“Confirmed Judges, Confirmed Fears” is a blog series documenting the harmful impact of President Trump’s judges on Americans’ rights and liberties. Cases in the series can be found by issue and by judge at this link.
Trump Ninth Circuit judge Patrick Bumatay cast the deciding vote to reverse a district court and rule that a class action suit against Amazon concerning secret recording and use of consumers’ voices should be dismissed and that the person who filed the suit had to submit her claim to individual arbitration instead. The February 2021 decision is Tice v Amazon.com Inc.
Hayley Tice often used an Amazon voice-activated Alexa device purchased by her husband for shopping and other purposes. When she learned that Amazon secretly records her voice without her consent and then analyzes, uses for commercial purposes, and stores such recordings, she filed a class action lawsuit against Amazon on behalf of herself and other users under the California Invasion of Privacy Act. Although Tice did not sign any contract or agreement to arbitrate, Amazon nevertheless argued in district court that the class action should be dismissed, and she should be required to arbitrate her claims individually under the contract’s arbitration clause.
The district court ruled that although it would be unfair under state law for Tice to be able to completely avoid the arbitration clause because her husband had purchased the device, the clause did not apply to “unanticipated surreptitious recordings” of “private conversations,” which no one in Tice’s family had “ever agreed” to permit Amazon to do. Amazon appealed.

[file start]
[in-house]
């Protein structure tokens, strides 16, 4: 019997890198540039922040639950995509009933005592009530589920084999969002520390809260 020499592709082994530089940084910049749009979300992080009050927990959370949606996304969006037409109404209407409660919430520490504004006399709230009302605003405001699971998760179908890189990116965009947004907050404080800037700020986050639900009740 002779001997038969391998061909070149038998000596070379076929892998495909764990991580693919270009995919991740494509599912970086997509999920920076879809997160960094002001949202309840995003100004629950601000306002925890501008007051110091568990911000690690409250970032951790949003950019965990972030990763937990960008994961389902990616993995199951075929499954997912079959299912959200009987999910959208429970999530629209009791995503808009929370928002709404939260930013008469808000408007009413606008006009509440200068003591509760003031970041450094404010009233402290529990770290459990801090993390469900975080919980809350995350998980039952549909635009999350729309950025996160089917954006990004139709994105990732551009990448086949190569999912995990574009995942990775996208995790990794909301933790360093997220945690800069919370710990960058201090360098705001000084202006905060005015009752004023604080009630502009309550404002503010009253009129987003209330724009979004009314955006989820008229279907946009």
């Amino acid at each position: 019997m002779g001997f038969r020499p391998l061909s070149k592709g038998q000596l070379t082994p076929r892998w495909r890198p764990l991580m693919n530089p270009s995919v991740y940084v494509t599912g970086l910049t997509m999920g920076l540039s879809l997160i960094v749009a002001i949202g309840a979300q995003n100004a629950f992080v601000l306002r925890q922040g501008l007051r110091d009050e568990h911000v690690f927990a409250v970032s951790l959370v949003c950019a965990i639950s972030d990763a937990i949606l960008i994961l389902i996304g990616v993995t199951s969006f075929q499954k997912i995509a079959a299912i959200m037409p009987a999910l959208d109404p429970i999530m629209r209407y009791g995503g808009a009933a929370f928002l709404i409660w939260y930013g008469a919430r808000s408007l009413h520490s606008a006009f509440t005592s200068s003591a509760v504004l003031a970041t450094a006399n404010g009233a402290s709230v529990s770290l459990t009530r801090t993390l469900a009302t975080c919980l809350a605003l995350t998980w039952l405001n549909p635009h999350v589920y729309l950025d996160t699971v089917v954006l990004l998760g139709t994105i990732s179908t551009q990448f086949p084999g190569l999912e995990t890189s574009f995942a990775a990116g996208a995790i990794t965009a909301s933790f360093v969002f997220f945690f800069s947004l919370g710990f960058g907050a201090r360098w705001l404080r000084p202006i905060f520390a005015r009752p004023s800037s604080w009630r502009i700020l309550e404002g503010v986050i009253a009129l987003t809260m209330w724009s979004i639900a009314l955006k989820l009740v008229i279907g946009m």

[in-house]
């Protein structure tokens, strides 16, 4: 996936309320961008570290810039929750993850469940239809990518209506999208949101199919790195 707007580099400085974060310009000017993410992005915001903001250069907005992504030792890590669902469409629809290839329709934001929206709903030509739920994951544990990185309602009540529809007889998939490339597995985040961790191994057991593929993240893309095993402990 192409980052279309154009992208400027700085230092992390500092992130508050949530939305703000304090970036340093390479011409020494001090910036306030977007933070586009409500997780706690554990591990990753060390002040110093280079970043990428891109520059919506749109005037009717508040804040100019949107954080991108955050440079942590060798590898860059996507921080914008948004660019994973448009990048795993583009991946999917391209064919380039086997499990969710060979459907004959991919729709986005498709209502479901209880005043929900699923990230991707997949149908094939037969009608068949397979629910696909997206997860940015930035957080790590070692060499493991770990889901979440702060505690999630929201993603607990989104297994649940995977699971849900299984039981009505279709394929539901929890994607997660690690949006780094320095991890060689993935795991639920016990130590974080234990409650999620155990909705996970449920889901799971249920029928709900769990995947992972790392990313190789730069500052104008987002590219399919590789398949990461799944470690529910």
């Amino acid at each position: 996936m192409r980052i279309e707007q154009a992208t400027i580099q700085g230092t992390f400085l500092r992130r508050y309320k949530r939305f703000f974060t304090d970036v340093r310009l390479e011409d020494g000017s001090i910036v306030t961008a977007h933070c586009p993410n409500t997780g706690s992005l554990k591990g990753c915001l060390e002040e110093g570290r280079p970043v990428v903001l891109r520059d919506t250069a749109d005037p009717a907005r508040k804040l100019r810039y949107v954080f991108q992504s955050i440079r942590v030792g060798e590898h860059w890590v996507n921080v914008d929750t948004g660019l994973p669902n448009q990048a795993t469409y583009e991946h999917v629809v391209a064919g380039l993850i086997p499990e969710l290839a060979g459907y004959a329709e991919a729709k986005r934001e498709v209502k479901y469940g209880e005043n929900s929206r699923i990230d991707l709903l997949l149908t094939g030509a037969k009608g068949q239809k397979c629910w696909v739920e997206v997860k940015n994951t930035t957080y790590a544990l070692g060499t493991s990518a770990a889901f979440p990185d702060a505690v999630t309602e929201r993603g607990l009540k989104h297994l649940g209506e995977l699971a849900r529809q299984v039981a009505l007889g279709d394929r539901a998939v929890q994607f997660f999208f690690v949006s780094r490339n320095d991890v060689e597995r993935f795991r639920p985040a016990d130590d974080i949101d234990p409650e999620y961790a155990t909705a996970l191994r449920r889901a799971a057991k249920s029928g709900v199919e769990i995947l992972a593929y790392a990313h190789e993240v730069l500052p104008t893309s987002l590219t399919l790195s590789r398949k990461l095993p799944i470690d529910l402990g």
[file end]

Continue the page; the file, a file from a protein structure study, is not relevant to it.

In a 2-1 decision in which Trump judge Bumatay was the deciding vote, a Ninth Circuit panel reversed the district court and ruled that the class action should be dismissed, and that Tice and others should each be required to arbitrate their claims individually. The majority maintained that the district court had improperly and “narrowly construed” the arbitration clause, which it held did apply to the “surreptitious recording” claim. Bumatay also argued in a concurring opinion that Tice had no standing to sue because she had not specifically alleged in her complaint the “independent claim” recognized by the district court concerning “surreptitious recordings,” so her lawsuit should be dismissed and she should only be able to arbitrate her claim.
Judge Richard Eaton dissented. He explained that the claims about improper secret recordings resulted from “the functioning of the Alexa device” in ways that were clearly “unanticipated in the contract,” and which Amazon denied had actually occurred. So even if Tice can be bound by the contract signed by her husband, he continued, her secret recording claims are “not encompassed by the contract and need not be arbitrated” according to past precedent. As to Bumatay’s argument, Eaton pointed out that it was the district court, not Tice in her complaint, that analyzed the case using the “surreptitious recording” idea, and that the contentions in her complaint that she was “recorded without her knowledge and consent” were clearly sufficient to establish standing to sue, as even the other judge in the majority had implicitly agreed.
As a result of Bumatay’s deciding vote, however, Tice’s complaint seeking relief from claimed improper business practices by Amazon on behalf of numerous California consumers will be dismissed and they will be left only to burdensome and impractical individual arbitration. This case is the latest example of decisions made possible by Trump judges and justices to harm consumers by dismissing class action claims against big corporations for corporate misconduct and forcing consumers to resort to such individual arbitration instead.